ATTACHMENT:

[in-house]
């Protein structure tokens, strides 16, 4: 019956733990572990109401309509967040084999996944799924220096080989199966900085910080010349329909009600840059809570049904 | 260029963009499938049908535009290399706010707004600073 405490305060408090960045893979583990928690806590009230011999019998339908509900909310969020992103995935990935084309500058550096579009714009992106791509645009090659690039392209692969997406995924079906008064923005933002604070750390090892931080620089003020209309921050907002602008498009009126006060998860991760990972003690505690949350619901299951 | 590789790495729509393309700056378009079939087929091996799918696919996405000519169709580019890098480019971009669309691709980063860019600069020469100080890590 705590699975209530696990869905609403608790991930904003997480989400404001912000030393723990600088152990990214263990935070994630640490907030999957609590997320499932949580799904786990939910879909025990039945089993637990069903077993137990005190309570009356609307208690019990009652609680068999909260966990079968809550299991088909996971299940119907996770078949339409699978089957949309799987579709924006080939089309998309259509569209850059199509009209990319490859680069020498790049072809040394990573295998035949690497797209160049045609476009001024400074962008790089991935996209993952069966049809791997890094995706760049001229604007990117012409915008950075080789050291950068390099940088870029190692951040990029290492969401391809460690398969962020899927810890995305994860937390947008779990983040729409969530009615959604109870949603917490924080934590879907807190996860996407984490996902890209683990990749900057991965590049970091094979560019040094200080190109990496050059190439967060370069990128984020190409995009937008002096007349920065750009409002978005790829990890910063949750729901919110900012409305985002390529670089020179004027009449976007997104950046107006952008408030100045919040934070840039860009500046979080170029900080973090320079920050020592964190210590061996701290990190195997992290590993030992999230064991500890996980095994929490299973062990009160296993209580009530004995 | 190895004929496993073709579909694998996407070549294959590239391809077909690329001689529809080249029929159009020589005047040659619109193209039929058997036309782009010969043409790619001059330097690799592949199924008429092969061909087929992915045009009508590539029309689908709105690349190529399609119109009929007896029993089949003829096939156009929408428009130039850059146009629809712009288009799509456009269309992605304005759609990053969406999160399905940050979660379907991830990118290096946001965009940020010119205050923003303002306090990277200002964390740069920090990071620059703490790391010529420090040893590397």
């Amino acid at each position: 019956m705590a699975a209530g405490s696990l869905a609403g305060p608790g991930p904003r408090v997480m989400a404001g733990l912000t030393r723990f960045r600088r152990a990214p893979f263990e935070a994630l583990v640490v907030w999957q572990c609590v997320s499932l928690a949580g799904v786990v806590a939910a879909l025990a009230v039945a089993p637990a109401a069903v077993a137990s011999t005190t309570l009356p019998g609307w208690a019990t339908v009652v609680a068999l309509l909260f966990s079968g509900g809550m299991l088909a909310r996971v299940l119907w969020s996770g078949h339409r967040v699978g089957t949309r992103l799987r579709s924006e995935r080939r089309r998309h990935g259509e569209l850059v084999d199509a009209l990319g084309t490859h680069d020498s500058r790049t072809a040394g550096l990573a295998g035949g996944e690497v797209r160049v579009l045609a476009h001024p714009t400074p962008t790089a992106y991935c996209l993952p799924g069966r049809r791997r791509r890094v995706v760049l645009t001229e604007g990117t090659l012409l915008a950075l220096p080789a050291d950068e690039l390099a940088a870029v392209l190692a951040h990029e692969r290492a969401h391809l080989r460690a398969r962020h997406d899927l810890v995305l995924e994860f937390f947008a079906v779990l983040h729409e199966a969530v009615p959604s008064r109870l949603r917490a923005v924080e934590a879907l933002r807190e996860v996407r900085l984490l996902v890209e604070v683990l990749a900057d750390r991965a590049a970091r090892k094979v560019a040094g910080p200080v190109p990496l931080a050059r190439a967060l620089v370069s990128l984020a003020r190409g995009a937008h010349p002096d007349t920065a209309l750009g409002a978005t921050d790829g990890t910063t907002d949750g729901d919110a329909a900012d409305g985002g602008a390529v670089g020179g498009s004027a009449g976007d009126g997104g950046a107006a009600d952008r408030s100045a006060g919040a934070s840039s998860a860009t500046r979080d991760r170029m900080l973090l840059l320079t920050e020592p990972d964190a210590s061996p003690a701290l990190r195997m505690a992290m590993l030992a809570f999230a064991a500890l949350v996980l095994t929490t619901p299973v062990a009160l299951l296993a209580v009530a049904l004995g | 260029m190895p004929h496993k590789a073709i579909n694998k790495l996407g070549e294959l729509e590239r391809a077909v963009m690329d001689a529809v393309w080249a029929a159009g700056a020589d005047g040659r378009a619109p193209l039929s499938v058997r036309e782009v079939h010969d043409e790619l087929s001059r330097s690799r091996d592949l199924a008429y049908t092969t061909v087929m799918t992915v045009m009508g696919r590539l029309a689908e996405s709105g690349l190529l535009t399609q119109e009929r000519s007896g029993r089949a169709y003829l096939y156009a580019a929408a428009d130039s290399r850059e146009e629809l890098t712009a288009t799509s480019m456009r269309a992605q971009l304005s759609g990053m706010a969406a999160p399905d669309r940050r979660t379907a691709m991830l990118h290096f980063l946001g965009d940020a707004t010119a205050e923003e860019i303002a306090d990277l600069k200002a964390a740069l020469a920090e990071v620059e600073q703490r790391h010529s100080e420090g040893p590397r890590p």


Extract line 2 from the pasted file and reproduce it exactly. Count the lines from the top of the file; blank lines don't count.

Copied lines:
């Protein structure tokens, strides 16, 4: 019956733990572990109401309509967040084999996944799924220096080989199966900085910080010349329909009600840059809570049904 | 260029963009499938049908535009290399706010707004600073 405490305060408090960045893979583990928690806590009230011999019998339908509900909310969020992103995935990935084309500058550096579009714009992106791509645009090659690039392209692969997406995924079906008064923005933002604070750390090892931080620089003020209309921050907002602008498009009126006060998860991760990972003690505690949350619901299951 | 590789790495729509393309700056378009079939087929091996799918696919996405000519169709580019890098480019971009669309691709980063860019600069020469100080890590 705590699975209530696990869905609403608790991930904003997480989400404001912000030393723990600088152990990214263990935070994630640490907030999957609590997320499932949580799904786990939910879909025990039945089993637990069903077993137990005190309570009356609307208690019990009652609680068999909260966990079968809550299991088909996971299940119907996770078949339409699978089957949309799987579709924006080939089309998309259509569209850059199509009209990319490859680069020498790049072809040394990573295998035949690497797209160049045609476009001024400074962008790089991935996209993952069966049809791997890094995706760049001229604007990117012409915008950075080789050291950068390099940088870029190692951040990029290492969401391809460690398969962020899927810890995305994860937390947008779990983040729409969530009615959604109870949603917490924080934590879907807190996860996407984490996902890209683990990749900057991965590049970091094979560019040094200080190109990496050059190439967060370069990128984020190409995009937008002096007349920065750009409002978005790829990890910063949750729901919110900012409305985002390529670089020179004027009449976007997104950046107006952008408030100045919040934070840039860009500046979080170029900080973090320079920050020592964190210590061996701290990190195997992290590993030992999230064991500890996980095994929490299973062990009160296993209580009530004995 | 190895004929496993073709579909694998996407070549294959590239391809077909690329001689529809080249029929159009020589005047040659619109193209039929058997036309782009010969043409790619001059330097690799592949199924008429092969061909087929992915045009009508590539029309689908709105690349190529399609119109009929007896029993089949003829096939156009929408428009130039850059146009629809712009288009799509456009269309992605304005759609990053969406999160399905940050979660379907991830990118290096946001965009940020010119205050923003303002306090990277200002964390740069920090990071620059703490790391010529420090040893590397």